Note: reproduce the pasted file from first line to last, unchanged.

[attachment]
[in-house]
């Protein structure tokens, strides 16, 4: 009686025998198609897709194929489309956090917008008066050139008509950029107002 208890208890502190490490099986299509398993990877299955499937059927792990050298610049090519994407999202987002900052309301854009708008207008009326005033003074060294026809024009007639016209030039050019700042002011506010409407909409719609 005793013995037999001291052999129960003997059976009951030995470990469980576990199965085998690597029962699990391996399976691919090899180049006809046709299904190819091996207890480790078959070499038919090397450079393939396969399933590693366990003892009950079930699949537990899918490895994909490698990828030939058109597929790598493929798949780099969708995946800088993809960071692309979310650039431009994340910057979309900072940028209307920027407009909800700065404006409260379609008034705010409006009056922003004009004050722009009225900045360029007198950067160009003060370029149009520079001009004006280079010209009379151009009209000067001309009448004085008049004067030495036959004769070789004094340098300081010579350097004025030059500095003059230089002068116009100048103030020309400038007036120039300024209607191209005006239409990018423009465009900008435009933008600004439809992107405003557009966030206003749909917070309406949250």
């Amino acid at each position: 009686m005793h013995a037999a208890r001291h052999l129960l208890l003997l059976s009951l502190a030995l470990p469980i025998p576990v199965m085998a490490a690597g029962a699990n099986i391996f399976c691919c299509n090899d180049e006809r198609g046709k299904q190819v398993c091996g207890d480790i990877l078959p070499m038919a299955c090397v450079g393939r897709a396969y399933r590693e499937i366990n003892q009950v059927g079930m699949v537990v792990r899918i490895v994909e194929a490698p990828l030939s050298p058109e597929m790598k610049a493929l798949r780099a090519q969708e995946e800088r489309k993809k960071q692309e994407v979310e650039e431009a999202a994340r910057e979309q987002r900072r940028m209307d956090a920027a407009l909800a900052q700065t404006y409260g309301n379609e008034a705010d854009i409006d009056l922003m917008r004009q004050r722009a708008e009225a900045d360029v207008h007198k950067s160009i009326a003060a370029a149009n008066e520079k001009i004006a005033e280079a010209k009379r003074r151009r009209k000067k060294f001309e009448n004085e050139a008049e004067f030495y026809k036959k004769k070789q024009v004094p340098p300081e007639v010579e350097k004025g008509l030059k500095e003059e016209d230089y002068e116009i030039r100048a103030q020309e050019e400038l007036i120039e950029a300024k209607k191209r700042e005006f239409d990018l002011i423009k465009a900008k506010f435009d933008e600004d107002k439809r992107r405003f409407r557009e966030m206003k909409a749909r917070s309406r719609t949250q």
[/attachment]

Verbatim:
[in-house]
């Protein structure tokens, strides 16, 4: 009686025998198609897709194929489309956090917008008066050139008509950029107002 208890208890502190490490099986299509398993990877299955499937059927792990050298610049090519994407999202987002900052309301854009708008207008009326005033003074060294026809024009007639016209030039050019700042002011506010409407909409719609 005793013995037999001291052999129960003997059976009951030995470990469980576990199965085998690597029962699990391996399976691919090899180049006809046709299904190819091996207890480790078959070499038919090397450079393939396969399933590693366990003892009950079930699949537990899918490895994909490698990828030939058109597929790598493929798949780099969708995946800088993809960071692309979310650039431009994340910057979309900072940028209307920027407009909800700065404006409260379609008034705010409006009056922003004009004050722009009225900045360029007198950067160009003060370029149009520079001009004006280079010209009379151009009209000067001309009448004085008049004067030495036959004769070789004094340098300081010579350097004025030059500095003059230089002068116009100048103030020309400038007036120039300024209607191209005006239409990018423009465009900008435009933008600004439809992107405003557009966030206003749909917070309406949250």
């Amino acid at each position: 009686m005793h013995a037999a208890r001291h052999l129960l208890l003997l059976s009951l502190a030995l470990p469980i025998p576990v199965m085998a490490a690597g029962a699990n099986i391996f399976c691919c299509n090899d180049e006809r198609g046709k299904q190819v398993c091996g207890d480790i990877l078959p070499m038919a299955c090397v450079g393939r897709a396969y399933r590693e499937i366990n003892q009950v059927g079930m699949v537990v792990r899918i490895v994909e194929a490698p990828l030939s050298p058109e597929m790598k610049a493929l798949r780099a090519q969708e995946e800088r489309k993809k960071q692309e994407v979310e650039e431009a999202a994340r910057e979309q987002r900072r940028m209307d956090a920027a407009l909800a900052q700065t404006y409260g309301n379609e008034a705010d854009i409006d009056l922003m917008r004009q004050r722009a708008e009225a900045d360029v207008h007198k950067s160009i009326a003060a370029a149009n008066e520079k001009i004006a005033e280079a010209k009379r003074r151009r009209k000067k060294f001309e009448n004085e050139a008049e004067f030495y026809k036959k004769k070789q024009v004094p340098p300081e007639v010579e350097k004025g008509l030059k500095e003059e016209d230089y002068e116009i030039r100048a103030q020309e050019e400038l007036i120039e950029a300024k209607k191209r700042e005006f239409d990018l002011i423009k465009a900008k506010f435009d933008e600004d107002k439809r992107r405003f409407r557009e966030m206003k909409a749909r917070s309406r719609t949250q």